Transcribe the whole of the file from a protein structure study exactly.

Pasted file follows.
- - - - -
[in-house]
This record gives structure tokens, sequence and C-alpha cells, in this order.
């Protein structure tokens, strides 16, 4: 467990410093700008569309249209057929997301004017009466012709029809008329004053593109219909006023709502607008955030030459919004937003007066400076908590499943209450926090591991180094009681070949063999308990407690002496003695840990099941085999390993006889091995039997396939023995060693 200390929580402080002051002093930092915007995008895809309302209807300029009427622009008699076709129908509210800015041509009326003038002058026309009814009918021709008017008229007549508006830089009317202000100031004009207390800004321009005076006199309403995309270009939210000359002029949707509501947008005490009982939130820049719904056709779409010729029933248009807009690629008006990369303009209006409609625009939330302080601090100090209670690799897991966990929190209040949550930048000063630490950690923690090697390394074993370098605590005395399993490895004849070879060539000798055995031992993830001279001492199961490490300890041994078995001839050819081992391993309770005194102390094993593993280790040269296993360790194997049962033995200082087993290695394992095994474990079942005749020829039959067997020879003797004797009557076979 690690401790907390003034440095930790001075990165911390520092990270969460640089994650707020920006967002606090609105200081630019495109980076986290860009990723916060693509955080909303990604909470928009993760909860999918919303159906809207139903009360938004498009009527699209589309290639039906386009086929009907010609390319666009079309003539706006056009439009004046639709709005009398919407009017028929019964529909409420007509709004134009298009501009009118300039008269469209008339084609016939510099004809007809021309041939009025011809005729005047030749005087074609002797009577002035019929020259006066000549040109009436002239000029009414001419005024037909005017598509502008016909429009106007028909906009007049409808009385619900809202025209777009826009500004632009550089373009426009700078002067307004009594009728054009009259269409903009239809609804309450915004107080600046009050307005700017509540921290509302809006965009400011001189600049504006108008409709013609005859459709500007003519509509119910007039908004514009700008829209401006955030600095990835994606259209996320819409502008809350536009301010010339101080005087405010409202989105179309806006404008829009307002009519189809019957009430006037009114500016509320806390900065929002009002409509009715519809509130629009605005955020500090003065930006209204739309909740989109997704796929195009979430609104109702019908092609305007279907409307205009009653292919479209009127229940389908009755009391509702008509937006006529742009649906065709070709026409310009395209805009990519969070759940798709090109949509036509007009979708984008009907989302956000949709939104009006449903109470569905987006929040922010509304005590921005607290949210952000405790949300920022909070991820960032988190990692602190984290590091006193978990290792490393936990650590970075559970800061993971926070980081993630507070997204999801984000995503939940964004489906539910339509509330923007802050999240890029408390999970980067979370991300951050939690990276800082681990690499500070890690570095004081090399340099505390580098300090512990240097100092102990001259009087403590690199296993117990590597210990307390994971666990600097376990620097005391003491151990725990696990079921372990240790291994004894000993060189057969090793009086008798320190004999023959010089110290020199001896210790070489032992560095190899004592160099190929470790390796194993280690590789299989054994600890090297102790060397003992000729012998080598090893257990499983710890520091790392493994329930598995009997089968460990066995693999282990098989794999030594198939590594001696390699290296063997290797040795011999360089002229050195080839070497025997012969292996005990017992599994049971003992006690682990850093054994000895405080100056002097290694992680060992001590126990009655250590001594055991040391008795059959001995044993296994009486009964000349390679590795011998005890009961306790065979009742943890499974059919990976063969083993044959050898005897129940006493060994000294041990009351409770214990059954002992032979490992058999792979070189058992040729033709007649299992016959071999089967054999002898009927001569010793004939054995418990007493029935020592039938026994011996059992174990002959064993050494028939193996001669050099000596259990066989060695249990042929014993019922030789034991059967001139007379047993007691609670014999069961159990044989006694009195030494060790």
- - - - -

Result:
[in-house]
This record gives structure tokens, sequence and C-alpha cells, in this order.
């Protein structure tokens, strides 16, 4: 467990410093700008569309249209057929997301004017009466012709029809008329004053593109219909006023709502607008955030030459919004937003007066400076908590499943209450926090591991180094009681070949063999308990407690002496003695840990099941085999390993006889091995039997396939023995060693 200390929580402080002051002093930092915007995008895809309302209807300029009427622009008699076709129908509210800015041509009326003038002058026309009814009918021709008017008229007549508006830089009317202000100031004009207390800004321009005076006199309403995309270009939210000359002029949707509501947008005490009982939130820049719904056709779409010729029933248009807009690629008006990369303009209006409609625009939330302080601090100090209670690799897991966990929190209040949550930048000063630490950690923690090697390394074993370098605590005395399993490895004849070879060539000798055995031992993830001279001492199961490490300890041994078995001839050819081992391993309770005194102390094993593993280790040269296993360790194997049962033995200082087993290695394992095994474990079942005749020829039959067997020879003797004797009557076979 690690401790907390003034440095930790001075990165911390520092990270969460640089994650707020920006967002606090609105200081630019495109980076986290860009990723916060693509955080909303990604909470928009993760909860999918919303159906809207139903009360938004498009009527699209589309290639039906386009086929009907010609390319666009079309003539706006056009439009004046639709709005009398919407009017028929019964529909409420007509709004134009298009501009009118300039008269469209008339084609016939510099004809007809021309041939009025011809005729005047030749005087074609002797009577002035019929020259006066000549040109009436002239000029009414001419005024037909005017598509502008016909429009106007028909906009007049409808009385619900809202025209777009826009500004632009550089373009426009700078002067307004009594009728054009009259269409903009239809609804309450915004107080600046009050307005700017509540921290509302809006965009400011001189600049504006108008409709013609005859459709500007003519509509119910007039908004514009700008829209401006955030600095990835994606259209996320819409502008809350536009301010010339101080005087405010409202989105179309806006404008829009307002009519189809019957009430006037009114500016509320806390900065929002009002409509009715519809509130629009605005955020500090003065930006209204739309909740989109997704796929195009979430609104109702019908092609305007279907409307205009009653292919479209009127229940389908009755009391509702008509937006006529742009649906065709070709026409310009395209805009990519969070759940798709090109949509036509007009979708984008009907989302956000949709939104009006449903109470569905987006929040922010509304005590921005607290949210952000405790949300920022909070991820960032988190990692602190984290590091006193978990290792490393936990650590970075559970800061993971926070980081993630507070997204999801984000995503939940964004489906539910339509509330923007802050999240890029408390999970980067979370991300951050939690990276800082681990690499500070890690570095004081090399340099505390580098300090512990240097100092102990001259009087403590690199296993117990590597210990307390994971666990600097376990620097005391003491151990725990696990079921372990240790291994004894000993060189057969090793009086008798320190004999023959010089110290020199001896210790070489032992560095190899004592160099190929470790390796194993280690590789299989054994600890090297102790060397003992000729012998080598090893257990499983710890520091790392493994329930598995009997089968460990066995693999282990098989794999030594198939590594001696390699290296063997290797040795011999360089002229050195080839070497025997012969292996005990017992599994049971003992006690682990850093054994000895405080100056002097290694992680060992001590126990009655250590001594055991040391008795059959001995044993296994009486009964000349390679590795011998005890009961306790065979009742943890499974059919990976063969083993044959050898005897129940006493060994000294041990009351409770214990059954002992032979490992058999792979070189058992040729033709007649299992016959071999089967054999002898009927001569010793004939054995418990007493029935020592039938026994011996059992174990002959064993050494028939193996001669050099000596259990066989060695249990042929014993019922030789034991059967001139007379047993007691609670014999069961159990044989006694009195030494060790």